The cube, an orthogonal parallelepipedic prism of six equal sides, is inextricably linked, from the time of the very first civilizations, to open, inhabitable spaces. For such a simple, sparse and symmetrical shape to achieve any sort of expressiveness there must be some irregularity involved or some relationship with its surroundings.
This cube game deals exclusively with the relationship between cubes that are identical to each other, each cube thus making use of a language inherent to itself and to its own properties as contemplated by the human eye. The game puts us in touch with an array of primordial, poetic sensations and feelings: precariousness, instability, rigidity, risk, audaciousness, solidity, levity, surprise, tension, fragility, reason, strength, functionality, rhythm, emptiness, fullness, strangeness, harmony, spontaneity, rigorousness, skill, complexity….
These are just some of the great many elements of the architectural poetics that arise in the final mixture, which is, of course, unquantifiable as well as undescribable; no words could possibly take the place of the lyricism of the final result.
In the words of Swiss writer Robert Walser, “All work well done, even the most trivial, requires poetic inspiration”. We present this cube game with the idea that it may serve to reveal in players the kinds of reactions that take place when observing and discovering unexpected sensations. These feelings, which often appear in a somewhat blurry form at first, may cause us to reevaluate ous sense of humor, our analytical abilities or our openness to – or rejection of – these novel feelings themselves.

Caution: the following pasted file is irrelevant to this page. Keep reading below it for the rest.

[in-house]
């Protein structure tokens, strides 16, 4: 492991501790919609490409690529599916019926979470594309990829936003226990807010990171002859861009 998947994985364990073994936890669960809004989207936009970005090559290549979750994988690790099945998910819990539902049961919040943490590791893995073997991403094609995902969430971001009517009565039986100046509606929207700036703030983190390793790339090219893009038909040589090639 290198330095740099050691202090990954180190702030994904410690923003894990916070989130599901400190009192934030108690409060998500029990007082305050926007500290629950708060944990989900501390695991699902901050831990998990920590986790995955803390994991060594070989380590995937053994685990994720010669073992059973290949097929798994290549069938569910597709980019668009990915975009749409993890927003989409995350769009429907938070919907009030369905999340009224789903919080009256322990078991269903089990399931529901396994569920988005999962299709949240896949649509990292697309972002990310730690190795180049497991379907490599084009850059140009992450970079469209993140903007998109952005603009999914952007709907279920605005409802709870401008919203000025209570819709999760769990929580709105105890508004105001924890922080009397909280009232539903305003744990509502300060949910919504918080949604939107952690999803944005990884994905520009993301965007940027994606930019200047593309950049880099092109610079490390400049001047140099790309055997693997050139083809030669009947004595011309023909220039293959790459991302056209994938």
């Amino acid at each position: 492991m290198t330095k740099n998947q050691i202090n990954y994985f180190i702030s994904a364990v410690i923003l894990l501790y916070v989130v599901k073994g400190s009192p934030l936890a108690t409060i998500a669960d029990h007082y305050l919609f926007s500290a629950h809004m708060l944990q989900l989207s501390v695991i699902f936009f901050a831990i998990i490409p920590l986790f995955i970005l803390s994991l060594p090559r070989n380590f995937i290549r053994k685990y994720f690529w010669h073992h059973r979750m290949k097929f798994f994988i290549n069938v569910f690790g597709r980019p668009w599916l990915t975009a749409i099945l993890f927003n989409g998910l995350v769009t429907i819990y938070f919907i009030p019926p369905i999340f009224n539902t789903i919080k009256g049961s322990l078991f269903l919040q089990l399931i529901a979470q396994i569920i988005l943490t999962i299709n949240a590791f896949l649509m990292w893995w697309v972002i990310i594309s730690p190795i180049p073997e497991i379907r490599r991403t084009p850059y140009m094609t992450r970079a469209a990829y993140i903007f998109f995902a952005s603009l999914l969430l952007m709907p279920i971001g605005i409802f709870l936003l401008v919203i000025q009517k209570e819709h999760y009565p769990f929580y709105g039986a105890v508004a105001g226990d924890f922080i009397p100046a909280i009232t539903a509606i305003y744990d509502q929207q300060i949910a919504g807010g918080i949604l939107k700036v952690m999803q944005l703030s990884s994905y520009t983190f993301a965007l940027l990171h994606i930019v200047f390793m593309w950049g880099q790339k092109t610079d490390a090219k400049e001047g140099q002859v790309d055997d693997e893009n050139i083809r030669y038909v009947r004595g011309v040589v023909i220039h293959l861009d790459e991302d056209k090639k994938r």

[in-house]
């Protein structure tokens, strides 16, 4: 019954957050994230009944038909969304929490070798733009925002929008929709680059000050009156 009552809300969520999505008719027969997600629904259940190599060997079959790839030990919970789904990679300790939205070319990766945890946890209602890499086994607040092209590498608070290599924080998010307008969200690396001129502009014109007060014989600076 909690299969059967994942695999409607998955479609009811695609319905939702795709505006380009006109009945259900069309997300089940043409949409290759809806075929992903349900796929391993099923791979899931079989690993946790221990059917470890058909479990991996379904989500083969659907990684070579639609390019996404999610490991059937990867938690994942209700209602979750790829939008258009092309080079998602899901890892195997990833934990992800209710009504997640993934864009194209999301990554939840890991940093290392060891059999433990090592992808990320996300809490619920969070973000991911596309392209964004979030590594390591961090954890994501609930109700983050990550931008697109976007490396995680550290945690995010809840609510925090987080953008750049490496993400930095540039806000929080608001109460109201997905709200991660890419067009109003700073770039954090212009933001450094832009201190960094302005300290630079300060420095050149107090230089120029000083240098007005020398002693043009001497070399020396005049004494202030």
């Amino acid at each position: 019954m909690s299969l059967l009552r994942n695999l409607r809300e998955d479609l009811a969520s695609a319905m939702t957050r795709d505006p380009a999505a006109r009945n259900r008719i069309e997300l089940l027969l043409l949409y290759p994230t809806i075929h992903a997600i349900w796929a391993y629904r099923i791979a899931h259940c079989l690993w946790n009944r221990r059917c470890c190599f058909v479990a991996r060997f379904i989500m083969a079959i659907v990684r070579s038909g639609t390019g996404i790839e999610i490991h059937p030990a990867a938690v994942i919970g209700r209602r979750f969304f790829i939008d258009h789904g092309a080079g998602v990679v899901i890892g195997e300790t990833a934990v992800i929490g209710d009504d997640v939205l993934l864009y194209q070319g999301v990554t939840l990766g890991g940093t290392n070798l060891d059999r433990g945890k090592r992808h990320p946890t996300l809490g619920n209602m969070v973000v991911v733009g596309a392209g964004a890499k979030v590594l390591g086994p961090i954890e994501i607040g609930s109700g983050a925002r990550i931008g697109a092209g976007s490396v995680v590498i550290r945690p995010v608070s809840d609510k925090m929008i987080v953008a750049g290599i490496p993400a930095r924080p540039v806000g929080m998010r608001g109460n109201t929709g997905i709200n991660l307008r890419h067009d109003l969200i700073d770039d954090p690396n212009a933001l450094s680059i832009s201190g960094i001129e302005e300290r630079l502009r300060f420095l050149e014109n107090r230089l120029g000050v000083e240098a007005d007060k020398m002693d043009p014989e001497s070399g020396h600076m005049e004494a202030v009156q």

The game consists of joining the cubes tangentially by the use of one of their edges, thus liberating the figures from the more predictable, mechanical logic of the supporting function. We feel that this gives a sensation of irreality that enhances the experience.
The triangle is the polygon with the fewest number of sides that can be made with straight lines. It is also the most elementary polygon, the primary polygonal unit, the proto-cell with which we can cover an entire flat surface and form all other possible geometric figures.
Could these trunks have once belonged to a cherry tree, with its shimmering red leaves? Or to an elegant birch tree, nestled close to a mountain stream? In either case, happy little creatures would have been found skittering about under their branches, which would have undoubtedly provided shade for more than one weary, long-forgotten traveler.
Ladders are the symbol of paradise lost, of that unattainable paradise. They seduce us because with them we can climb to the heights, much as we did in our previous life as primates. Climbing, forever upwards: it seems an aspiration in itself. Fruit, hanging from branches that are out of reach.
3 Models to choose:
- Wooden case lined paper: 15 chairs / 29 chairs
- Small packaging 15 chairs
These are chairs that can be piled up, stacked, left scattered on the floor or grouped into random shapes of difficult equilibrium. But whatever we do with them, this game lets us play with the most primitive rules, those of a child trying to challenge himself and to dare balance itself by stacking objects using the freest of artistic expression.